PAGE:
Trump Signs Unanimous Resolution Calling on White House to Battle White Supremacists

Trump Signs Unanimous Resolution Calling on White House to Battle White Supremacists

Trump Signs Unanimous Resolution Calling on White House to Battle White Supremacists

The White House said that Trump signed the resolution after analysing his original response to the violence, when he condemned both sides and was vilified for not focusing exclusively on the white supremacists.

WASHINGTON, D.C.: Donald Trump signed into law a Congressional resolution condemning white supremacists on Thursday (Friday in Manila) lawmakers maneuvered the president into backing a text triggered by his equivocal response to racial violence in Charlottesville, Virginia.

The signing came hours after Trump revived his claim that there were "bad dudes" among both sides of the white nationalist protest in Charlottesville last month.

It also requests that Trump's administration instruct the Justice Department and federal agencies to devote "all available resources" to confronting "the growing prevalence of those hate groups in the United States".

On Thursday, Trump reiterated his point that left-wing Antifa groups also deserved condemnation for their acts of violence. In the aftermath of violence in Charlottesville, Donald Trump created an global firestorm by arguing that "both sides" - racist protesters and anti-racism protesters - bore equal responsibility for what transpired, adding that there were many "fine people" among the bigots.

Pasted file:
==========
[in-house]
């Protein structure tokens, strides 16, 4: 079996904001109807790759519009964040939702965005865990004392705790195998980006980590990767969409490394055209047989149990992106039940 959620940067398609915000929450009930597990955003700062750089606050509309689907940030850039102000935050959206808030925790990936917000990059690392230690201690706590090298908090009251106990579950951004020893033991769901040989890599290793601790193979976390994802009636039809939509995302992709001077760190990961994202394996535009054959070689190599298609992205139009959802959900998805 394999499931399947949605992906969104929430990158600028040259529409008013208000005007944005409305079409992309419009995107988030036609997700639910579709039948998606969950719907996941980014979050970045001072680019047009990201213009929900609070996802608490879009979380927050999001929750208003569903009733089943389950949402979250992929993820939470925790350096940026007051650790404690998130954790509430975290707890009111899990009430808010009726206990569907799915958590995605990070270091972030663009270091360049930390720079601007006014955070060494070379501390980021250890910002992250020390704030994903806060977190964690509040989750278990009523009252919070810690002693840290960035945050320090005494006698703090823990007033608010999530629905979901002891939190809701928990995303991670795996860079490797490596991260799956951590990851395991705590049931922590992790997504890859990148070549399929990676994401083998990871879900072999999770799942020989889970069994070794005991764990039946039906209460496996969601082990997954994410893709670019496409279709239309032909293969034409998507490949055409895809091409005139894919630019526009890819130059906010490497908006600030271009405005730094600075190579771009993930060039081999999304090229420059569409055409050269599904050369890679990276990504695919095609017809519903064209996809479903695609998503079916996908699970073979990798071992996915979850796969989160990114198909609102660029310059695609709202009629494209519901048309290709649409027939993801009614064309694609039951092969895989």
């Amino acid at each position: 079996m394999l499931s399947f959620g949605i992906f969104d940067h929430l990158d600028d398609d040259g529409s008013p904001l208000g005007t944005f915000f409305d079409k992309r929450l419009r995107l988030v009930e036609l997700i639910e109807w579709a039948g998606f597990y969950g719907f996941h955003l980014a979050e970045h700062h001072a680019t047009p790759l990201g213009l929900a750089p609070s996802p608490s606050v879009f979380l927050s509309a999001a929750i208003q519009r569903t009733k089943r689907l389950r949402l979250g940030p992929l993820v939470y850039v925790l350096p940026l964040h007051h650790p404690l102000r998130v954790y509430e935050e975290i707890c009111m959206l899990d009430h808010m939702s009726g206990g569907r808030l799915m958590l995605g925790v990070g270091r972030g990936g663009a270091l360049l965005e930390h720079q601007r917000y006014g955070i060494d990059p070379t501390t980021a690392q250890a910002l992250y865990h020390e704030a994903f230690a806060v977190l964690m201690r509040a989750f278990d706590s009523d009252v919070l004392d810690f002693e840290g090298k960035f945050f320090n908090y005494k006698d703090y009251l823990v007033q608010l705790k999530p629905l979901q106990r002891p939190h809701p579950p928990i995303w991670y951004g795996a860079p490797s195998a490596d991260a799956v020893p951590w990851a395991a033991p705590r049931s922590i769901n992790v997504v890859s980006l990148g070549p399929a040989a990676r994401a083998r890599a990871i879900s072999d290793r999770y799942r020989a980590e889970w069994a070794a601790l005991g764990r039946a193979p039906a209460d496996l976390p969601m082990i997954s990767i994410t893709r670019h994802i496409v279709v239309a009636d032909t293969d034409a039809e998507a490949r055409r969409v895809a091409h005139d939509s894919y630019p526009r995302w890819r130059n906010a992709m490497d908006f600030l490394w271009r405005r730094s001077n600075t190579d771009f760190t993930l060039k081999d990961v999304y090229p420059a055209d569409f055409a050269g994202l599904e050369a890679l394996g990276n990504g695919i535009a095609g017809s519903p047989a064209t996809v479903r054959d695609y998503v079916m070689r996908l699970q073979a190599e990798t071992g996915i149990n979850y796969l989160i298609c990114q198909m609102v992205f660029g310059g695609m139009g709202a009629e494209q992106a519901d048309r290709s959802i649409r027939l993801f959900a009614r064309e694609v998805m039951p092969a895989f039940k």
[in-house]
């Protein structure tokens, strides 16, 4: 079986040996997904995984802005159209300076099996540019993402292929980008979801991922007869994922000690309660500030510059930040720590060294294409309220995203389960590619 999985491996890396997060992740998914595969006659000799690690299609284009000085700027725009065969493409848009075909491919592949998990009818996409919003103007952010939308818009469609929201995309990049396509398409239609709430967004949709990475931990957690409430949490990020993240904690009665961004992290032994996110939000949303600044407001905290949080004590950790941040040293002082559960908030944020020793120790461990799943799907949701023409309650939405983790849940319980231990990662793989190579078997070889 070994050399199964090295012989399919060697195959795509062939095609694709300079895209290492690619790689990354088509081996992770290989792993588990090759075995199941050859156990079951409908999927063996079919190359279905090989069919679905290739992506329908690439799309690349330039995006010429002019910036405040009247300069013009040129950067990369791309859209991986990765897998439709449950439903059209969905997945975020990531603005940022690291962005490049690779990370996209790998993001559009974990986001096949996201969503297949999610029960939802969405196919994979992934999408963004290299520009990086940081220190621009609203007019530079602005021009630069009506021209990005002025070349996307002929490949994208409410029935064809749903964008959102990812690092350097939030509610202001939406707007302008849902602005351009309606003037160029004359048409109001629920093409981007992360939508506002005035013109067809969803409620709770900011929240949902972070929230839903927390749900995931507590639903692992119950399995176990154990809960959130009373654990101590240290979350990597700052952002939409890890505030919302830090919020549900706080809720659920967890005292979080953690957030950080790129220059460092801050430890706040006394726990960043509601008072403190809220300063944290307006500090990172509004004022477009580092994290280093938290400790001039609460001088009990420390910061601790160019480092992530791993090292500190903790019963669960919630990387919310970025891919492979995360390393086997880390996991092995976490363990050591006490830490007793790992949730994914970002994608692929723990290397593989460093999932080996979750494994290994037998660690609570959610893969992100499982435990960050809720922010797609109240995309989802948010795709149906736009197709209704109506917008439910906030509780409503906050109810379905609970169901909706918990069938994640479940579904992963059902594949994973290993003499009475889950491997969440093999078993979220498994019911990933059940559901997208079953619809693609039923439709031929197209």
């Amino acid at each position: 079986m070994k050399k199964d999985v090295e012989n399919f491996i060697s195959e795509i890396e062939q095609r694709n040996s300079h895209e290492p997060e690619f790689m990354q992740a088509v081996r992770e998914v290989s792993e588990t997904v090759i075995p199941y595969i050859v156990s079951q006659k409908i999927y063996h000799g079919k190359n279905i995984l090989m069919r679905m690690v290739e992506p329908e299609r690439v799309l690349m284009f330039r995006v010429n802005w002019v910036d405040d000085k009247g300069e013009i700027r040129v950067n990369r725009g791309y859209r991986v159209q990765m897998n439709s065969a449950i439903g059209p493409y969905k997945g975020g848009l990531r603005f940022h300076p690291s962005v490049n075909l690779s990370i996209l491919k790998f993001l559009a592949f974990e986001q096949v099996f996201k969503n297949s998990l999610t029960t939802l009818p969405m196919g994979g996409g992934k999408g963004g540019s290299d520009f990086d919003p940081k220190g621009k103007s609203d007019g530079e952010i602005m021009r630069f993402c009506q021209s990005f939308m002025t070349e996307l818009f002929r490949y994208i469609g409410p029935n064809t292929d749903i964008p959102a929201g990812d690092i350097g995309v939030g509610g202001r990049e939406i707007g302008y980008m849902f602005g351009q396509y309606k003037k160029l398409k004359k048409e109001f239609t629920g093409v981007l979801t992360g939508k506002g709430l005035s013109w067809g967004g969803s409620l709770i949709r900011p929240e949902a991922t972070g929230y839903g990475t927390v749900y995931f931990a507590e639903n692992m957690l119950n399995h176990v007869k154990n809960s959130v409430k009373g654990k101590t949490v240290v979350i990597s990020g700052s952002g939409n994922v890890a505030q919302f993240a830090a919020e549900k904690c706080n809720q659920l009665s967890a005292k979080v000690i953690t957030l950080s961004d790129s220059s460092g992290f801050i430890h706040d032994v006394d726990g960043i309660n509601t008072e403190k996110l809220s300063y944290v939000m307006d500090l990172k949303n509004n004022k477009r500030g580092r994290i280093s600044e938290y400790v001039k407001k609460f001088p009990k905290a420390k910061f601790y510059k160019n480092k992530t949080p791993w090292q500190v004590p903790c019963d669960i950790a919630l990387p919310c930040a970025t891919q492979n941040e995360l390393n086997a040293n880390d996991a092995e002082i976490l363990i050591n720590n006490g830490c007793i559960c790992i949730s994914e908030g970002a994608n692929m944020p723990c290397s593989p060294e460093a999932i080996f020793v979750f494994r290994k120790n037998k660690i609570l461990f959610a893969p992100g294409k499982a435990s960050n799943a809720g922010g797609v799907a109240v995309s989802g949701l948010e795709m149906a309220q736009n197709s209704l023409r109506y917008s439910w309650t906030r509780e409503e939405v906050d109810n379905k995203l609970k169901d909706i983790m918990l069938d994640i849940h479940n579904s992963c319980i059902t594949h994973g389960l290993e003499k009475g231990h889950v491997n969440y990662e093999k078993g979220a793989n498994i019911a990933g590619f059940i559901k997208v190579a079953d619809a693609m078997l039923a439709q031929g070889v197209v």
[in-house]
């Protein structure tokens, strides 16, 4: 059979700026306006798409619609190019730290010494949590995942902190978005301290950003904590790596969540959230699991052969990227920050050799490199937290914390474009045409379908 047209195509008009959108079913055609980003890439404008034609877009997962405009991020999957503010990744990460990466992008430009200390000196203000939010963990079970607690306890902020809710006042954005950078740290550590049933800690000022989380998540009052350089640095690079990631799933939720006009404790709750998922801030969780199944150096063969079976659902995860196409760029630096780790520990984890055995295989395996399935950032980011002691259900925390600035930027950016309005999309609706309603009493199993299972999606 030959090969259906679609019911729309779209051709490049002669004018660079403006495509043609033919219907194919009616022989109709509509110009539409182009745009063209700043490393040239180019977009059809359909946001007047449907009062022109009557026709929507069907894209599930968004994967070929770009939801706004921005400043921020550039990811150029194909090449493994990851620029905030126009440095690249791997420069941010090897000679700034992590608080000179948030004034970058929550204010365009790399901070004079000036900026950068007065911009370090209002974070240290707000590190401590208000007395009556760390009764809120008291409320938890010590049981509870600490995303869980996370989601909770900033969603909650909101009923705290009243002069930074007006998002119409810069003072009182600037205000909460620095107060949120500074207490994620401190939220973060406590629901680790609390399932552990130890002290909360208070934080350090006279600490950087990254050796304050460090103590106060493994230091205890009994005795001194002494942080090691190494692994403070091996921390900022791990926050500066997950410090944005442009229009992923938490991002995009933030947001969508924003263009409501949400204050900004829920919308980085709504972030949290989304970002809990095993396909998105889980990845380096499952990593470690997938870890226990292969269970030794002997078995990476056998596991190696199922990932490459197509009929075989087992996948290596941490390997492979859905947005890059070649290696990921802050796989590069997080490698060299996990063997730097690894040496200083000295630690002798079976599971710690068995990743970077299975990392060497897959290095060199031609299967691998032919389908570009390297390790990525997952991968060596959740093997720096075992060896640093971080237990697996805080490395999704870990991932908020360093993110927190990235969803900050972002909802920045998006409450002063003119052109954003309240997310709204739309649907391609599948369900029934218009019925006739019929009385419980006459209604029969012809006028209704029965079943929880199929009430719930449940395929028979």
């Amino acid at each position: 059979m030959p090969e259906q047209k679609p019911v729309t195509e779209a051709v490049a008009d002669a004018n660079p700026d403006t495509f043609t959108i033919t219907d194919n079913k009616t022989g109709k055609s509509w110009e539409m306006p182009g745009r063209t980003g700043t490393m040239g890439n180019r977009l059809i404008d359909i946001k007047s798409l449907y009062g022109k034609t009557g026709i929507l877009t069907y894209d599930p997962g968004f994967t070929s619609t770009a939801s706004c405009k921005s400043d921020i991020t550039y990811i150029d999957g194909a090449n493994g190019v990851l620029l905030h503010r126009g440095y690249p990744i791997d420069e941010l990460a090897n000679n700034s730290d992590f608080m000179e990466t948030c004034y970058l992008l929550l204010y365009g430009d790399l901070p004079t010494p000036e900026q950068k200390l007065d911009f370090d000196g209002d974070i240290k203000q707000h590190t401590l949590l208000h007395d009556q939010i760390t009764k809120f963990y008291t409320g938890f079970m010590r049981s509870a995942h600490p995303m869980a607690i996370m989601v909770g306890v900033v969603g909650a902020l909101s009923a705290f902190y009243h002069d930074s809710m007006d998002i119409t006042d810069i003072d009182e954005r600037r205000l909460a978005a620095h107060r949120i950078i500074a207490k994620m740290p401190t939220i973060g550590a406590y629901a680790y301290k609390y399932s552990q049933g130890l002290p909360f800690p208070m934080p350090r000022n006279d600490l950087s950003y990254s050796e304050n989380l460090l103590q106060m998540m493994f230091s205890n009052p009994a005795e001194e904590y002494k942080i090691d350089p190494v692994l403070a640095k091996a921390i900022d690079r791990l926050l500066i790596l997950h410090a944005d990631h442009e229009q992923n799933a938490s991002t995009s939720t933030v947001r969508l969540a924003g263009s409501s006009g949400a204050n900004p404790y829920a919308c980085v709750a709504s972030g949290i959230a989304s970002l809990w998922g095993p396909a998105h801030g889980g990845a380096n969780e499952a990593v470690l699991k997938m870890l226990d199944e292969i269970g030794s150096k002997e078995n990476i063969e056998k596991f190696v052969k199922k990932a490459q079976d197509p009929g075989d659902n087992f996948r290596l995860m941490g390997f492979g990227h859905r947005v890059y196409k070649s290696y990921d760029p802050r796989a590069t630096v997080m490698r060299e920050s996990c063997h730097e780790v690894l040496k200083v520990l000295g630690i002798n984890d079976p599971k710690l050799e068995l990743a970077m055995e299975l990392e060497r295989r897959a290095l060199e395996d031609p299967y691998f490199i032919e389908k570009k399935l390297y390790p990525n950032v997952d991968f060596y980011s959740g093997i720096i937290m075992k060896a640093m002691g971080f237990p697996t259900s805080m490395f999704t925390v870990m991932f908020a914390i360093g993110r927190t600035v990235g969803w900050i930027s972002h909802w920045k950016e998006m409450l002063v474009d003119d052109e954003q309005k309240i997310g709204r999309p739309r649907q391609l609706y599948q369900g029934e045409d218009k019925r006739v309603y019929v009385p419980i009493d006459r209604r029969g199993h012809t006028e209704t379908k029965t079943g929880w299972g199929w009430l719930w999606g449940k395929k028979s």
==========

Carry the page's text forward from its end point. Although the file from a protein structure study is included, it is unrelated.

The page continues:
"I believe that he has not condemned the neo-Nazis and the self-proclaimed white supremacists in Charlottesville and other settings", said Clinton, who made her own statement against the violent rally after it occurred last month.

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On Wednesday, Trump met in the White House with Senator Tim Scott of SC, the only black Republican in the Senate.

CNN held a panel discussion on Trump's comments this morning, and things got a bit heated between CNN political commentator Keith Boykin and guest Bruce LeVell, a Trump advisor who serves as the executive director of Trump's national diversity coalition.

But the president repeated his controversial position after meeting with South Carolina Senator Tim Scott, the lone African-American Senate Republican who publicly criticized Trump's rhetoric.

White House press secretary Sarah Huckabee Sanders said Wednesday that the president would "absolutely" sign the resolution.

This is not the first time Trump's comments on Charlottesville contradicted a previous statement. We are a Nation founded on the truth that all of us are created equal.

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